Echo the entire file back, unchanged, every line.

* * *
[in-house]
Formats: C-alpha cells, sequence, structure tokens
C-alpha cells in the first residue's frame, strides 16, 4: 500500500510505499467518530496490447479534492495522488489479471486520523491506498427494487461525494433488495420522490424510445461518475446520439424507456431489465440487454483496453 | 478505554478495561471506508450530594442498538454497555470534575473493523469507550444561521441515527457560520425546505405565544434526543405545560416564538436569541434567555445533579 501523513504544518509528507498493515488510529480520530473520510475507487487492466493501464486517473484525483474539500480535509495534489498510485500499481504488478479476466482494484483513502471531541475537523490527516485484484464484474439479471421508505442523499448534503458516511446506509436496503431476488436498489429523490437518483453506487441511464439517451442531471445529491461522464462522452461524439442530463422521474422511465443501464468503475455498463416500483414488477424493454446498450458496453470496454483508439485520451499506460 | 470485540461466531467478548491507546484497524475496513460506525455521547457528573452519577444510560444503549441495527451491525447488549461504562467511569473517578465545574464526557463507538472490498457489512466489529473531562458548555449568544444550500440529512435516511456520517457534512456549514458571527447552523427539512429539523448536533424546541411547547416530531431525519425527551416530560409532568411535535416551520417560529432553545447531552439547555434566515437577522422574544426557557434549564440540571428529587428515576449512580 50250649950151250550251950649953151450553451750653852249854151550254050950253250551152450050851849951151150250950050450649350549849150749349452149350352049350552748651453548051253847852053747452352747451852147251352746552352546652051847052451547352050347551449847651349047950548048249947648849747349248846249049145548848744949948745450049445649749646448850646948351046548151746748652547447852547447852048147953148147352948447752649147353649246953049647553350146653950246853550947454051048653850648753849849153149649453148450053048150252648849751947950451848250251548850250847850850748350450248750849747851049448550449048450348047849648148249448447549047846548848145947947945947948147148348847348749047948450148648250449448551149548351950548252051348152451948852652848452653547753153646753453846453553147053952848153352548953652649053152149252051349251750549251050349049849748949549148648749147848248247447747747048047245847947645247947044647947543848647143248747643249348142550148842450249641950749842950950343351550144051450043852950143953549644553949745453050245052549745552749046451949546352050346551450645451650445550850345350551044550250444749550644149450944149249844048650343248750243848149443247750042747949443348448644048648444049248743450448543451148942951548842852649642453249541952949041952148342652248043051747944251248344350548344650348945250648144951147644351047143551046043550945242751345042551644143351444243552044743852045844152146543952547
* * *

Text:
[in-house]
Formats: C-alpha cells, sequence, structure tokens
C-alpha cells in the first residue's frame, strides 16, 4: 500500500510505499467518530496490447479534492495522488489479471486520523491506498427494487461525494433488495420522490424510445461518475446520439424507456431489465440487454483496453 | 478505554478495561471506508450530594442498538454497555470534575473493523469507550444561521441515527457560520425546505405565544434526543405545560416564538436569541434567555445533579 501523513504544518509528507498493515488510529480520530473520510475507487487492466493501464486517473484525483474539500480535509495534489498510485500499481504488478479476466482494484483513502471531541475537523490527516485484484464484474439479471421508505442523499448534503458516511446506509436496503431476488436498489429523490437518483453506487441511464439517451442531471445529491461522464462522452461524439442530463422521474422511465443501464468503475455498463416500483414488477424493454446498450458496453470496454483508439485520451499506460 | 470485540461466531467478548491507546484497524475496513460506525455521547457528573452519577444510560444503549441495527451491525447488549461504562467511569473517578465545574464526557463507538472490498457489512466489529473531562458548555449568544444550500440529512435516511456520517457534512456549514458571527447552523427539512429539523448536533424546541411547547416530531431525519425527551416530560409532568411535535416551520417560529432553545447531552439547555434566515437577522422574544426557557434549564440540571428529587428515576449512580 50250649950151250550251950649953151450553451750653852249854151550254050950253250551152450050851849951151150250950050450649350549849150749349452149350352049350552748651453548051253847852053747452352747451852147251352746552352546652051847052451547352050347551449847651349047950548048249947648849747349248846249049145548848744949948745450049445649749646448850646948351046548151746748652547447852547447852048147953148147352948447752649147353649246953049647553350146653950246853550947454051048653850648753849849153149649453148450053048150252648849751947950451848250251548850250847850850748350450248750849747851049448550449048450348047849648148249448447549047846548848145947947945947948147148348847348749047948450148648250449448551149548351950548252051348152451948852652848452653547753153646753453846453553147053952848153352548953652649053152149252051349251750549251050349049849748949549148648749147848248247447747747048047245847947645247947044647947543848647143248747643249348142550148842450249641950749842950950343351550144051450043852950143953549644553949745453050245052549745552749046451949546352050346551450645451650445550850345350551044550250444749550644149450944149249844048650343248750243848149443247750042747949443348448644048648444049248743450448543451148942951548842852649642453249541952949041952148342652248043051747944251248344350548344650348945250648144951147644351047143551046043550945242751345042551644143351444243552044743852045844152146543952547